It's worth noting that one ferry is entirely populated with criminals, but that the Joker never intends for them to be the ones who pull the trigger. Instead, they're there to make it especially alluring for the "ordinary citizens" to kill them. If it were any other group of people, the temptation to mete out a death sentence would be lessened, as would the fear that these unseen killers and thieves would be seconds away from pushing their own button. That's what makes the plan so sinister: That those ordinary citizens could feel completely and utterly justified in their actions. It's that element that gives the Joker the confidence that he can manipulate things to the point where anyone, no matter who they are, will give up their morality in the name of their own survival. As far as he's concerned, it's an absolute, incontrovertible fact that people are completely and utterly unwilling to put the needs of others before their own. In effect, he's cynicism personified.

And when the people of Gotham City -- a place that's identified in Batman Begins as being engineered by Ra's al-Ghul to be the most corrupt, irredeemable city in the world -- decide that they'd rather die than turn on each other? It's the one moment in the entire film that the Joker's surprised, because it's something he never would've expected. It's Batman's crowning victory, but not because he wins a fight. It's because the actions of one man have led a society to stand against fear and hatred and choose to live and die with each other. It's a battle between hope and cynicism, and hope wins.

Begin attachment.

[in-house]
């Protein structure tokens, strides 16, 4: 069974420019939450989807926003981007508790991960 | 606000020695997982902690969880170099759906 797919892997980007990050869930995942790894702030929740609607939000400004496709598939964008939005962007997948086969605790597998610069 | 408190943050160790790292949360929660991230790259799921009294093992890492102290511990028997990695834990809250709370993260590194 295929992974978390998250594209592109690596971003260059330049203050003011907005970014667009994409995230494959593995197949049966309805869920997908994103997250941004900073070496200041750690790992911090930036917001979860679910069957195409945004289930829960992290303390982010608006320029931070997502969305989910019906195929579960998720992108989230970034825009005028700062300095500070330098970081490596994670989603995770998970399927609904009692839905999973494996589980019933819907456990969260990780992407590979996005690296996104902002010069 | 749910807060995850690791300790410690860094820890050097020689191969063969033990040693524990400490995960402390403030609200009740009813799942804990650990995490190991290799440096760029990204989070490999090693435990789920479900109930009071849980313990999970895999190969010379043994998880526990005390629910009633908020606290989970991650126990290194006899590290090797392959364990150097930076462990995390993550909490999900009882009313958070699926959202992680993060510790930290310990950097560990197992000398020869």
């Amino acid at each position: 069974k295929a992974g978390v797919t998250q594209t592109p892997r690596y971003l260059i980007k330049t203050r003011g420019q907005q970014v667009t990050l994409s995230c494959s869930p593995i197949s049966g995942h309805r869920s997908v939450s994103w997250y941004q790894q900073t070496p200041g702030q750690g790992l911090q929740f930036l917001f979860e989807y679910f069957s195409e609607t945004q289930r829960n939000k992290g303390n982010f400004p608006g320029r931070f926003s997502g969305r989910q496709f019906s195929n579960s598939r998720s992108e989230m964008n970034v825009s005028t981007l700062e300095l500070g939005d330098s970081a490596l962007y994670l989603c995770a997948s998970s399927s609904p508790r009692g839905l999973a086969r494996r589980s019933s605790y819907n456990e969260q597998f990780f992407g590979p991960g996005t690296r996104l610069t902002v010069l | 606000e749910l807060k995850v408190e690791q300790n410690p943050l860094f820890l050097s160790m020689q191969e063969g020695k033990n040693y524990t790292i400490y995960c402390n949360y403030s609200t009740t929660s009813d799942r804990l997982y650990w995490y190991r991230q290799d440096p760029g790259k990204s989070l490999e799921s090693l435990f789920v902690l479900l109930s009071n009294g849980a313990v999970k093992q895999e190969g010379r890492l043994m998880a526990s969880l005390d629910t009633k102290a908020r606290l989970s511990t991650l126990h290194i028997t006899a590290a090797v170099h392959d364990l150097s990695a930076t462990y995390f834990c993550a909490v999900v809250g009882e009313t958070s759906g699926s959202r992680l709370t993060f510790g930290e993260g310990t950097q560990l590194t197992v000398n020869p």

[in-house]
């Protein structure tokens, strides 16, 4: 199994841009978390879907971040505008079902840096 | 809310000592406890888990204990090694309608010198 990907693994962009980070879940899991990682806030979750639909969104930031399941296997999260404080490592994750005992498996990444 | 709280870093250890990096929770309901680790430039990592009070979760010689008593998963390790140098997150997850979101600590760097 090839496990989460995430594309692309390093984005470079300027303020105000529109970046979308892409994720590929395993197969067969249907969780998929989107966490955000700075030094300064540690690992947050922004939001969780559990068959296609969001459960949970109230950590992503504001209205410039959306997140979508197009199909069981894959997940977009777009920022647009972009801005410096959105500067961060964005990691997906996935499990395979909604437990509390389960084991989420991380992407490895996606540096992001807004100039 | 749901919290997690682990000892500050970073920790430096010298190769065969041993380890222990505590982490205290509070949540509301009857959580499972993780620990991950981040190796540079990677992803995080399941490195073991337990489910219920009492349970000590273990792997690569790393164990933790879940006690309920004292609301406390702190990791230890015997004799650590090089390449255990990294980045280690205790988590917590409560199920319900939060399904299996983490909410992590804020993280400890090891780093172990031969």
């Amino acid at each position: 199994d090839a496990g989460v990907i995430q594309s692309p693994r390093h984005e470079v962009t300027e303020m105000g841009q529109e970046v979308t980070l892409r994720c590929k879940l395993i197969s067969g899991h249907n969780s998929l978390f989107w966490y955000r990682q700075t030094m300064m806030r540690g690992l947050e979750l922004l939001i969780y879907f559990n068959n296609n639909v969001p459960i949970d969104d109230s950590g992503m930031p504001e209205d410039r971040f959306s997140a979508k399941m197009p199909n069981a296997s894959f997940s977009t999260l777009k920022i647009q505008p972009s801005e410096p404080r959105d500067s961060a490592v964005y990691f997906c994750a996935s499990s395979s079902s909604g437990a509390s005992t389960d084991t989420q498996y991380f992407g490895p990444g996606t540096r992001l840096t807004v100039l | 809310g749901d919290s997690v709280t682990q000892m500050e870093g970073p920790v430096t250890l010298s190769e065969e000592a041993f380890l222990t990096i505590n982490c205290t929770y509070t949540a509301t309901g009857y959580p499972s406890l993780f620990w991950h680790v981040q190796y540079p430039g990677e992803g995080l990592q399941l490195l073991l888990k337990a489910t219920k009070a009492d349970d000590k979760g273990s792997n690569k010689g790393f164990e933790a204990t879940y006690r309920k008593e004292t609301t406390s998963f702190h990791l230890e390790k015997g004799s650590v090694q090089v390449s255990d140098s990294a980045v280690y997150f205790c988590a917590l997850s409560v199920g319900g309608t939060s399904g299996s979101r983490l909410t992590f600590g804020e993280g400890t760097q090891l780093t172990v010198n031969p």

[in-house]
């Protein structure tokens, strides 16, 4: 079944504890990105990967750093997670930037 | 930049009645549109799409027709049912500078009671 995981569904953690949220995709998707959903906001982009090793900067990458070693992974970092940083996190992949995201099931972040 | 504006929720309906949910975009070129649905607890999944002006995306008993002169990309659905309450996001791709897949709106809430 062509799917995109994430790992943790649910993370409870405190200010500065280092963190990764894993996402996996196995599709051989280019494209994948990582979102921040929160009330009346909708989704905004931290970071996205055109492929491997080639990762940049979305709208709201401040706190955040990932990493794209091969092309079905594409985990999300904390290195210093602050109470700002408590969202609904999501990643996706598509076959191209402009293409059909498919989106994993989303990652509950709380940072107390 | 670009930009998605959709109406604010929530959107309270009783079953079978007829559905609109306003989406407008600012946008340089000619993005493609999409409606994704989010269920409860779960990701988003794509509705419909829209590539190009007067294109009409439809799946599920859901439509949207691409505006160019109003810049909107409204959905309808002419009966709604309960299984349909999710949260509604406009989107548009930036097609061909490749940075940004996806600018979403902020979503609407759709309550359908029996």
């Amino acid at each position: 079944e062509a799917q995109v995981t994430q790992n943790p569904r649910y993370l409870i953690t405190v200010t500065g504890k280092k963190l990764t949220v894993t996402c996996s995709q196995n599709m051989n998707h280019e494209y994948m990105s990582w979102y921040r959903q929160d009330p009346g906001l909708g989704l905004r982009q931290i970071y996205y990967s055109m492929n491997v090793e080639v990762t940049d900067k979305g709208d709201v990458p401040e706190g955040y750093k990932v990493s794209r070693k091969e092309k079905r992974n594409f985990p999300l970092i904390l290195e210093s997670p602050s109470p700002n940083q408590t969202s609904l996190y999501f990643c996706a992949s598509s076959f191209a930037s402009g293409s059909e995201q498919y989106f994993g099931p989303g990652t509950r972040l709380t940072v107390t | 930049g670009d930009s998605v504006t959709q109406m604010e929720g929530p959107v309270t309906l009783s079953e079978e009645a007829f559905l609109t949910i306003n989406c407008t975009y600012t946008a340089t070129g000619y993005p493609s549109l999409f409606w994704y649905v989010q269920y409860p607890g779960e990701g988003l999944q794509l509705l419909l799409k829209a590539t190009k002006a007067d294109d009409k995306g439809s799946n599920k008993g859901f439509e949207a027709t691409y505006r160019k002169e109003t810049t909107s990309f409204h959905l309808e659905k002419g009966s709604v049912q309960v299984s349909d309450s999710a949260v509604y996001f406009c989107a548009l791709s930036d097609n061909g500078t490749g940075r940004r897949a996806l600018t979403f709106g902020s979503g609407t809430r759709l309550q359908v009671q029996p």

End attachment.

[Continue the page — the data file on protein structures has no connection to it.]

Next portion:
That's not to say that The Dark Knight is an entirely cheery affair, because it's far from it. Rachel, the one representation of happiness that Bruce Wayne could have outside of Batman, is taken away when she's killed by the Joker, and Alfred lies about her feelings to spare his heart. Harvey Dent's story in particular is the story of a good man driven over the edge by tragedy, but that's also a contrast to how tragedy shaped Bruce Wayne into someone who could make the world better. Gotham itself is still an awful place poised on the brink of collapse, but even the idea that it had to be pushed, that it's only that bad because external forces acted to make it so, that it would've gotten better if the League of Shadows hadn't taken steps to keep driving it down, has a glimmer of optimism to it.

That darkness is a part of the film, but the themes Christopher Nolan works with in The Dark Knight and its sequel are downright blinding. At it's heart, it's the story of how sacrifices do matter, and how, as Batman explicitly says at the end, "sometimes, people deserve to have their faith rewarded." Even putting aside how it all shakes out in the third film, and how those ideas of sacrifice, morality and rising above our mistakes are reinforced over and over again, that's not cynical.